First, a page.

Q&A: David Baldacci dishes on Virginia roots, new Will Robie book ‘End Game’

WTOP's Jason Fraley highlights David Baldacci's 'End Game' (Jason Fraley)

WASHINGTON — He’s renowned as one of the top thriller writers of the past 20 years.

But did you know that best-selling author David Baldacci is also a lifelong Virginian?

“I listen to WTOP all the time — the Glass-Enclosed Nerve Center!” Baldacci joked on WTOP. “I was born and grew up in Richmond, went to school at [Virginia Commonwealth University], went to law school in Charlottesville at U.Va., moved up to D.C. to practice law and have been here ever since. We got married here and raised our kids in Northern Virginia. I’m a lifelong Virginian and pretty much every book I’ve ever written has some element of Virginia in it.”

Now, he’s out with “End Game,” the fifth entry in his Will Robie series after “The Innocent” (2012), “The Hit” (2013), “Bullseye” (2014), “The Target” (2014) and “The Guilty” (2015).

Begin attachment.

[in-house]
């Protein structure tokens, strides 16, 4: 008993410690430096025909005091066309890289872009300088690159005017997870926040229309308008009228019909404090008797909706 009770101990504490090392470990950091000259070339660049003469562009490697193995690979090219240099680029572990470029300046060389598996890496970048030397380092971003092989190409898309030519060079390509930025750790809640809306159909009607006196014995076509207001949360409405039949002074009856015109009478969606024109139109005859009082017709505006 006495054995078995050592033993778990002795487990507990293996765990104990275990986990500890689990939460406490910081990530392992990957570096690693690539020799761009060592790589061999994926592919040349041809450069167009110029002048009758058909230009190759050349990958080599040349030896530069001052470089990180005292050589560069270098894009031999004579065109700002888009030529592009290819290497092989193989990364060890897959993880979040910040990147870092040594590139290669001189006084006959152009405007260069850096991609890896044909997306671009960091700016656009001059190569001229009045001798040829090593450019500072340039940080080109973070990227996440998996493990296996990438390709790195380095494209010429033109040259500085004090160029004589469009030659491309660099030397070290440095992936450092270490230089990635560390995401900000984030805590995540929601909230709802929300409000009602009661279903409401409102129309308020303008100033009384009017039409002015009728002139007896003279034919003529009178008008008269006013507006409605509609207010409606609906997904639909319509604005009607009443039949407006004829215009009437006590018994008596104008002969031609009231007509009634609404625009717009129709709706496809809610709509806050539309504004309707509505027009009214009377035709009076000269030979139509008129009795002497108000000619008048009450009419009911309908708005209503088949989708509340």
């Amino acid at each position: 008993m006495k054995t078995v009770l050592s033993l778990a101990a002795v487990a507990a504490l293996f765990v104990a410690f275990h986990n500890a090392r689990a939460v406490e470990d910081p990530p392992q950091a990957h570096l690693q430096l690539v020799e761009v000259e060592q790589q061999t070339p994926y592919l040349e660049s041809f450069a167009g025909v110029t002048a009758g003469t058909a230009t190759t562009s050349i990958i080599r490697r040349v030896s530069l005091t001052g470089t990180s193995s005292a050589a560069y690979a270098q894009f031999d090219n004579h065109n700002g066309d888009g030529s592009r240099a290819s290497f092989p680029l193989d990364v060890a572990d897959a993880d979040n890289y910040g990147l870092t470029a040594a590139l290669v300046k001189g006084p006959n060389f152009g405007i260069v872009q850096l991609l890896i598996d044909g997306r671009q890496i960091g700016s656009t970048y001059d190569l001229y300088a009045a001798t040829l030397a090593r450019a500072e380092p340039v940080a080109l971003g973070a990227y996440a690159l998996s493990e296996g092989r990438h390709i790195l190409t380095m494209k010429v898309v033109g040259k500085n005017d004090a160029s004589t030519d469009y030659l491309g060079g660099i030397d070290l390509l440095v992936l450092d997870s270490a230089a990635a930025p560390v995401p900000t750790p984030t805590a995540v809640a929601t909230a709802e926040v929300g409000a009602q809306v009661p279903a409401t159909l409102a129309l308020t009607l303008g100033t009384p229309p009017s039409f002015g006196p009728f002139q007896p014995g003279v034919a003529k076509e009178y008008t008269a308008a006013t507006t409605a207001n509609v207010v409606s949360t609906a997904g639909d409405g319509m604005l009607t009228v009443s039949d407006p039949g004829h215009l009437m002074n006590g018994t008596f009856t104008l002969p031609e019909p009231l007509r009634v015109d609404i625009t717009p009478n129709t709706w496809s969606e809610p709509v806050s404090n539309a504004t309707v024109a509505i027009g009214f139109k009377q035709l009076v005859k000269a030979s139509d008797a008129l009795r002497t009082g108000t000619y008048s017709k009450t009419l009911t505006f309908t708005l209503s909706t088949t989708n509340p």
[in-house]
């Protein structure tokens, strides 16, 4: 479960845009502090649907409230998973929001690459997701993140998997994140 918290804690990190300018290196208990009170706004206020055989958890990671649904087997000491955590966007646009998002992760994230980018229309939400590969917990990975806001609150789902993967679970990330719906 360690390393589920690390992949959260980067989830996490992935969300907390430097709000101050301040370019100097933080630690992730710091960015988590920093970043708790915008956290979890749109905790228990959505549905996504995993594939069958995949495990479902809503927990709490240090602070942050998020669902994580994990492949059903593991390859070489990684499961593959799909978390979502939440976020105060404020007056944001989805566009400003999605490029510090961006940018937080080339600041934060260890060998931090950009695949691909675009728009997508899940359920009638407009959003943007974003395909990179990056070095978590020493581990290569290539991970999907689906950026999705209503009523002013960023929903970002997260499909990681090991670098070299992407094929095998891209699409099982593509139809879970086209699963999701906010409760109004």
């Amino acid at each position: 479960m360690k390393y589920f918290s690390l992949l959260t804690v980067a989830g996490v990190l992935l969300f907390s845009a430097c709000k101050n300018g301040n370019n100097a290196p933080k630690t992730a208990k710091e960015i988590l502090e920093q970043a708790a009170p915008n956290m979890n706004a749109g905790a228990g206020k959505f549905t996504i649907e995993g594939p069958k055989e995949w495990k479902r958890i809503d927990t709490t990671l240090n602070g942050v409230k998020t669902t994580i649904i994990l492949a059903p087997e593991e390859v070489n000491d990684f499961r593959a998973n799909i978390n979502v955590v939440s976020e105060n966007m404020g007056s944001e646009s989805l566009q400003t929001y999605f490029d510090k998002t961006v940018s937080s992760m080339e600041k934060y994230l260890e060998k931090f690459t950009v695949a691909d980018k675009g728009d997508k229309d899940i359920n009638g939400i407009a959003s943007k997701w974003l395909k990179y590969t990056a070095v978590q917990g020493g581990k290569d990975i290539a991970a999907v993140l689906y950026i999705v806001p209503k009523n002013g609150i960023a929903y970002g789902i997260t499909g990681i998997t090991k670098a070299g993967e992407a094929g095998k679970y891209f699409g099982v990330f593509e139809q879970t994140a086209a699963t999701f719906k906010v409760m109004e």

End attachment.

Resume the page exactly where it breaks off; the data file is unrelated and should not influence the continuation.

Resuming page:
“Robie and Reel are overseas on separate assignments [when] they’re told that ‘Blue Man,’ their handler and closest confidant, has vanished from the face of the earth,” Baldacci said. “They’re sent to [Colorado] to find him as quickly as possible, because he has a lot of very valuable intelligence in his mind. They’re afraid a foreign government has snatched him.”

Baldacci said he enjoys returning to these same characters over and over in franchise form.

“It’s kind of like a television series where you have a chance each week with a new episode to extrapolate out and evolve the character over the course of a season or two or 10 seasons,” Baldacci said. “It’s the same with a series of a book. Every book, I have 500 pages or so where I can evolve the characters — in this case Will Robie and Jessica Reel — to deepen it, broaden it, to make it more intimate and more personal, and allow it to grow and change over time.”